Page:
Skip to main content

Habitat suitability mapping of Anopheles darlingiin the surroundings of the Manso hydropower plant reservoir, Mato Grosso, Central Brazil



Hydropower plants provide more than 78 % of Brazil's electricity generation, but the country's reservoirs are potential new habitats for main vectors of malaria. In a case study in the surroundings of the Manso hydropower plant in Mato Grosso state, Central Brazil, habitat suitability of Anopheles darlingi was studied. Habitat profile was characterized by collecting environmental data. Remote sensing and GIS techniques were applied to extract additional spatial layers of land use, distance maps, and relief characteristics for spatial model building.


Logistic regression analysis and ROC curves indicate significant relationships between the environment and presence of An. darlingi. Probabilities of presence strongly vary as a function of land cover and distance from the lake shoreline. Vector presence was associated with spatial proximity to reservoir and semi-deciduous forests followed by Cerrado woodland. Vector absence was associated with open vegetation formations such as grasslands and agricultural areas. We suppose that non-significant differences of vector incidences between rainy and dry seasons are associated with the availability of anthropogenic breeding habitat of the reservoir throughout the year.


Satellite image classification and multitemporal shoreline simulations through DEM-based GIS-analyses consist in a valuable tool for spatial modeling of A. darlingi habitats in the studied hydropower reservoir area. Vector presence is significantly increased in forested areas near reservoirs in bays protected from wind and wave action. Construction of new reservoirs under the tropical, sub-humid climatic conditions should therefore be accompanied by entomologic studies to predict the risk of malaria epidemics.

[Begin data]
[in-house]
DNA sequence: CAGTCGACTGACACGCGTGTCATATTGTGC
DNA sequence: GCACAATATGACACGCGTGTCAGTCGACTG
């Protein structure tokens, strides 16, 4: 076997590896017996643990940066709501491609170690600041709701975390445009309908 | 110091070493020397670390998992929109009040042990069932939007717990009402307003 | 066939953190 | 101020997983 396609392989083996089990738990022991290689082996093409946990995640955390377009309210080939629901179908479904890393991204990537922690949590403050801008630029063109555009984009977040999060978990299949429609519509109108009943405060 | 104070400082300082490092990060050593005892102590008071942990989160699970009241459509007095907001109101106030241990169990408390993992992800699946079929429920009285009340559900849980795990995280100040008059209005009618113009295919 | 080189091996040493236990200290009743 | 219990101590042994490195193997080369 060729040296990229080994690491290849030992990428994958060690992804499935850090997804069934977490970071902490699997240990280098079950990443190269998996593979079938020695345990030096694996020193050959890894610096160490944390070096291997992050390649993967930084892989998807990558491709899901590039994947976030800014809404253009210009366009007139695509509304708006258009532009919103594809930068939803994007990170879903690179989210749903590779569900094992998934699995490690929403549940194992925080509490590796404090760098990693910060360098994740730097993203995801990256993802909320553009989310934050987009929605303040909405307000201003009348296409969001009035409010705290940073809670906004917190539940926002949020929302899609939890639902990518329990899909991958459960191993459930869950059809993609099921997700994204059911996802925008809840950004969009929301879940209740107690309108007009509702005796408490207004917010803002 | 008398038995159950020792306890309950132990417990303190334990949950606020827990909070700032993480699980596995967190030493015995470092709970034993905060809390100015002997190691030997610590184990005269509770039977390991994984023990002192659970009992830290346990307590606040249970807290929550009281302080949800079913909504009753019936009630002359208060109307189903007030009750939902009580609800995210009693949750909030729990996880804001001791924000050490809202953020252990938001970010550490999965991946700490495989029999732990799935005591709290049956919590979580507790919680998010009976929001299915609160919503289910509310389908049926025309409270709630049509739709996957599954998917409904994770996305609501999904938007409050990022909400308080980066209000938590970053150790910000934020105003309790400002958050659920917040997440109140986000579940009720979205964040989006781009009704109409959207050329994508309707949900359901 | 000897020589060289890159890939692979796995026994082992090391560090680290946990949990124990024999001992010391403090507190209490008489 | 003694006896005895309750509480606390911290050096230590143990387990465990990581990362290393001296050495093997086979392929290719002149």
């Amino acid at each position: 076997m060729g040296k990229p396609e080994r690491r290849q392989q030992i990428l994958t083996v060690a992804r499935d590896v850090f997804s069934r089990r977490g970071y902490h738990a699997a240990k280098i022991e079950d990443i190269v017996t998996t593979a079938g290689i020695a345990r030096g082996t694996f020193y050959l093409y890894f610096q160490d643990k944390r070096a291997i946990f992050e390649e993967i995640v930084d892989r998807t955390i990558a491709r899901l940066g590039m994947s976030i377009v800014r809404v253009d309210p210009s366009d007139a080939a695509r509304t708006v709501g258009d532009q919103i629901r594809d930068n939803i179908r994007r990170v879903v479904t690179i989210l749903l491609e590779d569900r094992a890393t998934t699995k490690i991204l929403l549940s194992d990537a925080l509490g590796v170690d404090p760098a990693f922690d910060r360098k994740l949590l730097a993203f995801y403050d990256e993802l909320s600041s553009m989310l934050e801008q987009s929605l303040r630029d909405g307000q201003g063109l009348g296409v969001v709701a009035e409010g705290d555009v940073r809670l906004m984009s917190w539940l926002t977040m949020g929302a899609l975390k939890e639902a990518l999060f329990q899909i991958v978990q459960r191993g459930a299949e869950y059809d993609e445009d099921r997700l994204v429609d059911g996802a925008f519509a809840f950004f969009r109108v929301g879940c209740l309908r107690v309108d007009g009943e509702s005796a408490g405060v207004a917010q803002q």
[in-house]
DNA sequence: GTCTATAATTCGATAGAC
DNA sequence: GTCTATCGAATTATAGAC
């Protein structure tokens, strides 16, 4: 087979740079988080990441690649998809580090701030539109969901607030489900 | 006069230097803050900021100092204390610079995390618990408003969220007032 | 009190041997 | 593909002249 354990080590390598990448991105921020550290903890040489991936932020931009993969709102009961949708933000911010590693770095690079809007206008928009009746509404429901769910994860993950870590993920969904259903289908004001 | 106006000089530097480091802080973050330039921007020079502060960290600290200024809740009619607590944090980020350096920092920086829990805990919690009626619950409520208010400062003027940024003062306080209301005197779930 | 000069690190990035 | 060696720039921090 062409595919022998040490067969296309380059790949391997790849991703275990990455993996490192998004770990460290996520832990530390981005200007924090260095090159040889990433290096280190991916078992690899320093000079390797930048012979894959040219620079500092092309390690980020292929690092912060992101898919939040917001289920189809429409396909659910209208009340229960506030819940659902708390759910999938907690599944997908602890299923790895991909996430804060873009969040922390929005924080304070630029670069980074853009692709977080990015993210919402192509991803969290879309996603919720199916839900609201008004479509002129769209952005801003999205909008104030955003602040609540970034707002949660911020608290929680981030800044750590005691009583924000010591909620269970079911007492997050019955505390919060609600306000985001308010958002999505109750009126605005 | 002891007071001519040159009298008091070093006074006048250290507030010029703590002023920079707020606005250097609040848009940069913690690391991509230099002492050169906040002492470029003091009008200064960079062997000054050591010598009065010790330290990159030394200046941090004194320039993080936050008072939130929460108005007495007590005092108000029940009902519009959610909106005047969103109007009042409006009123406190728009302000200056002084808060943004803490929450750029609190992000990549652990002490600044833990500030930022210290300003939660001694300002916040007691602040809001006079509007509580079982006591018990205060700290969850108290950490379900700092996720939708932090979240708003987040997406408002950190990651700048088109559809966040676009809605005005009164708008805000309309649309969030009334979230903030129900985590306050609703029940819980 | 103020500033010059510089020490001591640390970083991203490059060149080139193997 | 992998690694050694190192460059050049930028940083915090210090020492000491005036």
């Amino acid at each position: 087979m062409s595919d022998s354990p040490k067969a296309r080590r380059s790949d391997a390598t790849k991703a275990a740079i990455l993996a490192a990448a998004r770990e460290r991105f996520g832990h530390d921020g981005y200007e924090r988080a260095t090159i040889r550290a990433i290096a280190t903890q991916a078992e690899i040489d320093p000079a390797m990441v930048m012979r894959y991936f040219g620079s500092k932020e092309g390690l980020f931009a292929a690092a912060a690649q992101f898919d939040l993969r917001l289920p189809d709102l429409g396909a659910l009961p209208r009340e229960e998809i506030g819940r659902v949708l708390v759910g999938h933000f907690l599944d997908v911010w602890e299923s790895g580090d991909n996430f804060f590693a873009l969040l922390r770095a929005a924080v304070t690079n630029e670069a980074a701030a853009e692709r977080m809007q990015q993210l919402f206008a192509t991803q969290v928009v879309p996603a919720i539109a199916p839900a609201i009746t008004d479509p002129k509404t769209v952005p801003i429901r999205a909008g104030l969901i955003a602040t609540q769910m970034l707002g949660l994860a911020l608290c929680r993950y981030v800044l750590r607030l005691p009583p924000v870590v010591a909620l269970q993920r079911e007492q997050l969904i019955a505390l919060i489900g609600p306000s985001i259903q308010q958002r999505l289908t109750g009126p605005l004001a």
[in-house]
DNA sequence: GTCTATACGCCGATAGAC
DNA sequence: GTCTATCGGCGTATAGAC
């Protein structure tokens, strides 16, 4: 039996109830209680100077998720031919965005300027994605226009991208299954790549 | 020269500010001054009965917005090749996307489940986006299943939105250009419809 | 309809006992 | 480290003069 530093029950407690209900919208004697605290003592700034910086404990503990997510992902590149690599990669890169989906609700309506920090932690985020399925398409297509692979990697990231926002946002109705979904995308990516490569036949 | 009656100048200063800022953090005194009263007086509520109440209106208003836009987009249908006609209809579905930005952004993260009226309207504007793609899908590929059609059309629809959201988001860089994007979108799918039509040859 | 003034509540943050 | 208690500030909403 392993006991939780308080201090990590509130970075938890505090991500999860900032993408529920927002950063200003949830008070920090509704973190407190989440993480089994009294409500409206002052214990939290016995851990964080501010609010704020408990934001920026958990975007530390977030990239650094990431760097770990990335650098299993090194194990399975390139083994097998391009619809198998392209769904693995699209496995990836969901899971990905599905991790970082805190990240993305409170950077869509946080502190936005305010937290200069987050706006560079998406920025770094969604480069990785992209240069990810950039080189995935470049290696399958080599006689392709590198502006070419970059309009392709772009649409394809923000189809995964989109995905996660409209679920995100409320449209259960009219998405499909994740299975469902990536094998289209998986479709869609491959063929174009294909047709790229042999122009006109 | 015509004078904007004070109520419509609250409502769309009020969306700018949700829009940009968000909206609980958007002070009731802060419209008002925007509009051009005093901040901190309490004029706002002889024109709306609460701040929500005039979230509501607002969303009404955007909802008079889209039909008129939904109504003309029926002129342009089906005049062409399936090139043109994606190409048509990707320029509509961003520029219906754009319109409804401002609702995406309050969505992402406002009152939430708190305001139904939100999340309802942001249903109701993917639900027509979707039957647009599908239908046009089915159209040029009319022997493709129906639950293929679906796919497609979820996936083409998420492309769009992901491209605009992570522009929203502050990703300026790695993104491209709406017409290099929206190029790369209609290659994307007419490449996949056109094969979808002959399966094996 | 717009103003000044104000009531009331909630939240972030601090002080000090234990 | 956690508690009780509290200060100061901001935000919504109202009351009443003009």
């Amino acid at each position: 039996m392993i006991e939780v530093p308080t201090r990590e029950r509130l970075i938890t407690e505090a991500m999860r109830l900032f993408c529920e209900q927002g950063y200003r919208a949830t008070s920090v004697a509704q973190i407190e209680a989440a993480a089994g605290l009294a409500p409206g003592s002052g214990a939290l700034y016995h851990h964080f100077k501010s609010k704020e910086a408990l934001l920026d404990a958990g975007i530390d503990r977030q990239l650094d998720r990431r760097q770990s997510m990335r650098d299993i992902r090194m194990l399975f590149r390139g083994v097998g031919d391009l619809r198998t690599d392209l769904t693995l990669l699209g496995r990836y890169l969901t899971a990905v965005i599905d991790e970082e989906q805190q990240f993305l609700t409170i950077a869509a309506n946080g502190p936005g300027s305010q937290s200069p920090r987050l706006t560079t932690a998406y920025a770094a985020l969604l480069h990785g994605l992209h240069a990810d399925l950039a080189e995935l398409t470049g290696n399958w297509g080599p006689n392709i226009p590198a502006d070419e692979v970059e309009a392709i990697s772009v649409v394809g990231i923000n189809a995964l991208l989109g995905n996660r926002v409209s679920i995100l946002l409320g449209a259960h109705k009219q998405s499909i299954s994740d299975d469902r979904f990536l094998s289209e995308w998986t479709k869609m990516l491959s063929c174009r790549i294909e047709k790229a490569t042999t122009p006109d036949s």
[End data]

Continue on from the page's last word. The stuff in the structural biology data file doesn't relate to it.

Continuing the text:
Malaria is caused by protozoan parasites of the genus Plasmodium and is transmitted, in Central Brazil, principally by Anopheles darlingi Root and four other dipters species of the Anophelines genus: Anopheles aquasalis, Anopheles albitarsis, Anopheles cruzi and Anopheles bellator. An. darlingi is considered the most anthropophilic and endophilic species among the Amazonian anophelines [1]. The preferential reproduction habitat of A. darlingi is in areas of still, clean water, and adults can fly up to 7 km for resting and feeding [2].

In Brazil, malaria is endemic in the Central Amazon region. Roberts et al. [3] reported an increasing incidence of malaria in the Amazon in the early and mid-nineties due to changes in strategies for malaria control (reduction of residual house-spraying). By 2002, cases had reduced slightly, to 349,873 cases [4]. More than 99% of all cases in Brazil have been observed in the Amazon region, which includes Mato Grosso state [5]. In southern Mato Grosso, An. darlingi is abundant, but no malaria epidemics have yet been observed. Epidemic outbreaks, however, are a latent risk, particularly in areas with a high density of vectors.

Hydropower plants provide more than 78 % of Brazil's electricity generation. With an estimated growth in demand of about 4.5 % per year, implantation of new power plants is ongoing [6]. The filling phase of the Manso hydropower plant reservoir, located about 100 km north of Cuiabá, the capital of Mato Grosso state, was initiated in November 1998 and concluded in 2001. At its highest operational levels, the reservoir covers an area of about 427 km2, and is a potential new habitat for malaria vectors [7].

Remote Sensing and Geographical Information Systems (GIS) has emerged as an innovative and important component in public health and epidemiology [8], and has been widely used for monitoring, surveillance and mapping of vector habitat and spatial modeling of vector-borne diseases [9]. Thomson et al. [10], as well as Rogers et al. [11], have given overviews of applicability of Earth-observation satellites for the study of ecology and forecast of malaria. Pope et al. [12], Beck et al. [13] and Roberts et al. [14] have given application examples for the mapping of malaria vectors, pointing out the suitability of high resolution Remote Sensing (RS) data, such as from the Landsat ETM or SPOT systems, for vegetation and land cover mapping. Newly available imagery of very high-resolution RS systems such as Ikonos and Quickbird were found to improve mapping results of small larval habitats or vegetation cover in highly structured landscapes [15, 16].